CLOSE ELECTIONS often continue to be contentious long after the voting has taken place. Such is the case with the tight race in the 11th Congressional District between Republican David Harmer and incumbent Democrat Jerry McNerney.
More than two weeks after Election Day, the California Republican Party is pursuing a lawsuit against Contra Costa County over whether vote-count observers have the right to challenge specific signatures on mail-vote ballots.
With increasingly large numbers of people voting by mail, the GOP believes observers should have the right to challenge signatures.
Contra Costa County Registrar Steve Weir disagrees. He believes that state law allows signature challenges only before the election and only by poll workers at the precincts. Weir said, "We cannot allow a 'casual' observer to challenge a voter's right to participate when he or she is not present."
GOP attorney Charles Bell argues that if observers do not have the right to challenge, then the purpose of the 2009 law that allows observers into election offices during the counting process is defeated.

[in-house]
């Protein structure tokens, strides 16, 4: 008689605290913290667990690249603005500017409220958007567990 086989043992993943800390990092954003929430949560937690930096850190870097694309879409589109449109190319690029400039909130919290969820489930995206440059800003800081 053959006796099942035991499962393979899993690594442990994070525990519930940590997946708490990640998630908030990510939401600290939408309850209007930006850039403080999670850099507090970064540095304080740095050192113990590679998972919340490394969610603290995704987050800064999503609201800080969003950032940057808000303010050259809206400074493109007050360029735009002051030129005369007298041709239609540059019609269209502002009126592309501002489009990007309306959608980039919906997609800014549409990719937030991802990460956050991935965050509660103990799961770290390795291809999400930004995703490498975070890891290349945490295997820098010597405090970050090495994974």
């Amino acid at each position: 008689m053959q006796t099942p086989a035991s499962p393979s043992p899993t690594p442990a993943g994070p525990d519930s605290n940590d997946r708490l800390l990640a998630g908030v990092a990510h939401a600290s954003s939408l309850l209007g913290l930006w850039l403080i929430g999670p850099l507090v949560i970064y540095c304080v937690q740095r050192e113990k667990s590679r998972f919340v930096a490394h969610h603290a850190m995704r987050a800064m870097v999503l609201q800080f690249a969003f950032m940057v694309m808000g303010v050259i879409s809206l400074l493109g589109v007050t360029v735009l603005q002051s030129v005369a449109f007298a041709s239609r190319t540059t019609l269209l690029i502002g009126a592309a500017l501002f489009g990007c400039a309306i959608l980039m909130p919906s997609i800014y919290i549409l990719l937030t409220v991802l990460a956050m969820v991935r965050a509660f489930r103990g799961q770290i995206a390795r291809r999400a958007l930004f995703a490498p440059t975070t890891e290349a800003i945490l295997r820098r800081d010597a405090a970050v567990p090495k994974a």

That is not necessarily so. Observers can serve a valuable purpose just by being there to make sure the clerks counting the ballots are attentive and there are no shenanigans.
However, Weir did agree with Bell that the issue needs to be resolved either in court or with legislation so that there is a clear standard.
A sensible standard that safeguards the accuracy and honesty of the vote-counting process makes sense. But any final solution should not be so cumbersome that challenges by observers delay the final count for weeks or longer.
Also, we believe that whatever the standard is, the final decision on voter signatures and the count should be made by the county elections offices in a timely manner.
Bell pointed out that some counties allow informal challenges but agree with Weir's interpretation of the law. Perhaps that could be a solution to the argument over the role of observers.
A standard that allows representatives from political parties to watch the vote counting and make suggestions to the clerks if the observers notice anything unusual would make sense. It would add credibility to the final results, reduce charges of misconduct and allow the tally to be made without undue delays.